Cells were irradiated with gamma rays from a 137Cs source (JL Shepherd and Associates, CA) at the indicated doses. Subcutaneous tumors in mice were irradiated with an x-ray device (X-RAD 320, Precision X-ray, North Branford, CT; 300 kV, 12 mA, 1.65 mm Al) fitted with a specifically designed collimator providing a 1-cm-diameter field size iso-dose exposure. For laser irradiation, cells were microirradiated with a pulsed nitrogen laser (Spectra-Physics, Newport Corporation, Santa Clara, CA; 365 nm, 10 Hz) with output set at 75% of the maximum, as described .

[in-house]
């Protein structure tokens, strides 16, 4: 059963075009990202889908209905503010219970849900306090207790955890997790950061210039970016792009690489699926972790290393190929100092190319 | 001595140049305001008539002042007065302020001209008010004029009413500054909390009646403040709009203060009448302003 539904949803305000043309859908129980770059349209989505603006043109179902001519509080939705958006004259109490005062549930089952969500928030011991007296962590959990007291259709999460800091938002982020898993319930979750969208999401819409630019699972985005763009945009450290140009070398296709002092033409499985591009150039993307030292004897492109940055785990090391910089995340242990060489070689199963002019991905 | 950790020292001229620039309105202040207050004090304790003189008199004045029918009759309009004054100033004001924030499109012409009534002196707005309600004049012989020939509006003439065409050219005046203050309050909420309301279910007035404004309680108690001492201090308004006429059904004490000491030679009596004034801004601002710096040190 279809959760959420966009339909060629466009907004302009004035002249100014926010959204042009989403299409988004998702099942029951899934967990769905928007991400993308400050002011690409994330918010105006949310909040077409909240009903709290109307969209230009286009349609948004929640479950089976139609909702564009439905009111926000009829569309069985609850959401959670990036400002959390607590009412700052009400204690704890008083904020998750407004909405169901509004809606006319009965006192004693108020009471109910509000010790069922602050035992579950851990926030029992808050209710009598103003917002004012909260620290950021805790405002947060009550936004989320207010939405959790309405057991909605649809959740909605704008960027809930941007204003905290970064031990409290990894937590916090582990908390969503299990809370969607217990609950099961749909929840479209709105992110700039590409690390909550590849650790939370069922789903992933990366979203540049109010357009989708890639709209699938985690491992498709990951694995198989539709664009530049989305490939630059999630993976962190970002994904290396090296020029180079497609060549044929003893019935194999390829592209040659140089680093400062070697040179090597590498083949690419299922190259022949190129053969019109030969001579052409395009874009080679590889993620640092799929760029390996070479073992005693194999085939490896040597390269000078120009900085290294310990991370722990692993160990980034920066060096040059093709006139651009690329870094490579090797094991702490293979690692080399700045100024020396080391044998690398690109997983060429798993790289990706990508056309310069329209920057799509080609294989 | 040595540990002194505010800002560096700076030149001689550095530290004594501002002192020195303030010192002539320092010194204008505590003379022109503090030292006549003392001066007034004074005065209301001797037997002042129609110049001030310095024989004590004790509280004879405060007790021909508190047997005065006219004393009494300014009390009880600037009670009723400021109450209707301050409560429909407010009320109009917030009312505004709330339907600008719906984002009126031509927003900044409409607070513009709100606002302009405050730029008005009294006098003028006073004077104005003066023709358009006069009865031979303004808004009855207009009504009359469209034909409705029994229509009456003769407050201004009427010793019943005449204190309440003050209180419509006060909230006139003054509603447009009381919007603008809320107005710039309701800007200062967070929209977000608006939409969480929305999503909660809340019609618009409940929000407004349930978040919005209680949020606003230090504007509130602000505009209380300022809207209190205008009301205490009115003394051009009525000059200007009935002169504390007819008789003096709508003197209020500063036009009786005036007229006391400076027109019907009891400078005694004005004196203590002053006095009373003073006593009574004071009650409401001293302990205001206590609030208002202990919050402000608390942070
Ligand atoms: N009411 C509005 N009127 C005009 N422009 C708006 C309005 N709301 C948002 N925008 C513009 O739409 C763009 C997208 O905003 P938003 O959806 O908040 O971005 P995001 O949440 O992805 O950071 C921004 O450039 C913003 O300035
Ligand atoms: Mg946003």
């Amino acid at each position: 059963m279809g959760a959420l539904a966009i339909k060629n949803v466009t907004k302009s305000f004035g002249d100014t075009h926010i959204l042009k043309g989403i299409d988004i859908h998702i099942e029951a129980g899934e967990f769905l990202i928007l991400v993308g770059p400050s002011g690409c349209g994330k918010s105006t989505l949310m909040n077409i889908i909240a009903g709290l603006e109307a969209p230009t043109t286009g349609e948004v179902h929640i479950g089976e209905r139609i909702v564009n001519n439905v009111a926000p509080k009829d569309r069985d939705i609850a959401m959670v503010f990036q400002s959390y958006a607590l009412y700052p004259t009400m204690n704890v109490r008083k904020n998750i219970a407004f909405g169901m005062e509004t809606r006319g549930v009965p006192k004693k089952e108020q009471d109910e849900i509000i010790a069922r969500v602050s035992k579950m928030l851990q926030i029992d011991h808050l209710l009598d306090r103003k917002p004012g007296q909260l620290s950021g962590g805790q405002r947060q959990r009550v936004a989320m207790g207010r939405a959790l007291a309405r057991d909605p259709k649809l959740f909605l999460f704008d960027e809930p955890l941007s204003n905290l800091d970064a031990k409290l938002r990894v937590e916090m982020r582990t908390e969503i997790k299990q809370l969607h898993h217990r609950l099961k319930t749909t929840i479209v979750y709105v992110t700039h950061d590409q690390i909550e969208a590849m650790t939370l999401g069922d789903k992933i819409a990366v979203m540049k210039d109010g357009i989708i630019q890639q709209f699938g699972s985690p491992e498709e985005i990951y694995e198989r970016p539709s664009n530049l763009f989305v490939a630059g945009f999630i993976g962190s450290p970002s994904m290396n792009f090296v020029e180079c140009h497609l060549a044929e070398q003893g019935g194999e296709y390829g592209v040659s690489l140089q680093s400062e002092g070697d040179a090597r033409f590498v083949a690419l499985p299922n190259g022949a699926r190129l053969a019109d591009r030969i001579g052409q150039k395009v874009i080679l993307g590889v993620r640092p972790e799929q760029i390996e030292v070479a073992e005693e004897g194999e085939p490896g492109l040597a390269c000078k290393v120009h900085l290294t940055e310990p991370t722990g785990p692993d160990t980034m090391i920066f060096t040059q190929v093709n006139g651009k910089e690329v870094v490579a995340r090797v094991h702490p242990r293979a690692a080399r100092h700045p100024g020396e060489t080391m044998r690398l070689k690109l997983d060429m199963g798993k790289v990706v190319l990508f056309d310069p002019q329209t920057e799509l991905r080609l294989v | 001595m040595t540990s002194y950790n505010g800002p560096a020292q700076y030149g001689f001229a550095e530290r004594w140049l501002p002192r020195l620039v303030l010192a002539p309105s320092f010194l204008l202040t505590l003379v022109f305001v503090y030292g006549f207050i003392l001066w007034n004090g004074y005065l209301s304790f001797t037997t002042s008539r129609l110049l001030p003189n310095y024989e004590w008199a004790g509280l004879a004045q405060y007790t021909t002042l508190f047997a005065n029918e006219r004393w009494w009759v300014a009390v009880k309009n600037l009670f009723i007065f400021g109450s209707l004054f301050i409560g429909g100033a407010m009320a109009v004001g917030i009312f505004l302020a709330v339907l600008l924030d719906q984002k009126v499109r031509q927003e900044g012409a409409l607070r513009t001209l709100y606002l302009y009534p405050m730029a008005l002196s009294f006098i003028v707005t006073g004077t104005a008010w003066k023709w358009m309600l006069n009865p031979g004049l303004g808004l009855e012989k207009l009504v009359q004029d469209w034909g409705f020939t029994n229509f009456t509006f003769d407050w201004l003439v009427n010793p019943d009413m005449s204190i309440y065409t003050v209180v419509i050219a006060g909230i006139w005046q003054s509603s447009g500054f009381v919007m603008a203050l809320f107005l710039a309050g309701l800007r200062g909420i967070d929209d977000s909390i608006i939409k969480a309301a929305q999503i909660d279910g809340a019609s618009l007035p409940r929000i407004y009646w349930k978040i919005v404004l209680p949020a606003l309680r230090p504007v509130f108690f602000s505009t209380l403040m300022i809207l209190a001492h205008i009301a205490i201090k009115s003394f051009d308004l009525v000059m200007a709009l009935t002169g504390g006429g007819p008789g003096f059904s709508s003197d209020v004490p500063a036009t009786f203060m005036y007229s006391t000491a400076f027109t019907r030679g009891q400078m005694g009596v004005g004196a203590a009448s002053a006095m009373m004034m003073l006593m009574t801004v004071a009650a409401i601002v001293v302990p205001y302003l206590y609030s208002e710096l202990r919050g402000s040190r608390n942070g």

For Western blot analysis of ATM and DNA-PKcs, nuclear extracts were prepared as described . For Western blot analysis of all other proteins, whole-cell extracts were prepared as described . Western blot analysis was carried out as described . Immunofluorescence (IF) staining of cells and tumor sections was performed as described . Antibodies used were as follows: anti-phospho-Akt(S473), anti-Akt, anti-phospho-Chk2(T68), anti-phospho-p53(S15), and anti-phospho-S6(S235/236) (Cell Signaling, Danvers, MA); anti-actin and anti-ATM (Sigma); anti-Rad51, anti-cyclin A, anti-p53, and anti-53BP1 (Santa Cruz, Biotechnology, Santa Cruz, CA); anti-phospho-SMC1(S966), anti-SMC1, anti-phospho-KAP-1(S824), anti-KAP-1, anti-Chk2, and anti-H2AX (Bethyl Laboratories, Montgomery, TX); anti-γH2AX and pHistone-H3(S10) (Upstate, Billerica, MA); anti-phospho-ATM(S1981) (GenScript, Piscataway, NJ); anti-phospho-DNA-PKcs (S2056) (Abcam, Cambridge, MA); anti-DNA-PKcs (Thermo Fisher, Waltham, MA); anti-Ku80 (kind gift from Dr. B. Chen); HRP-conjugated secondary antibodies (Biorad, Hercules, CA); and Alexa488/568-conjugated secondary antibodies (Molecular Probes, Grand Island, NY). Primary antibodies were incubated overnight at 4°C, and secondary antibodies were incubated for 1 hour at room temperature for both IF and Western blot analysis. Antibody dilutions are provided in Table W1.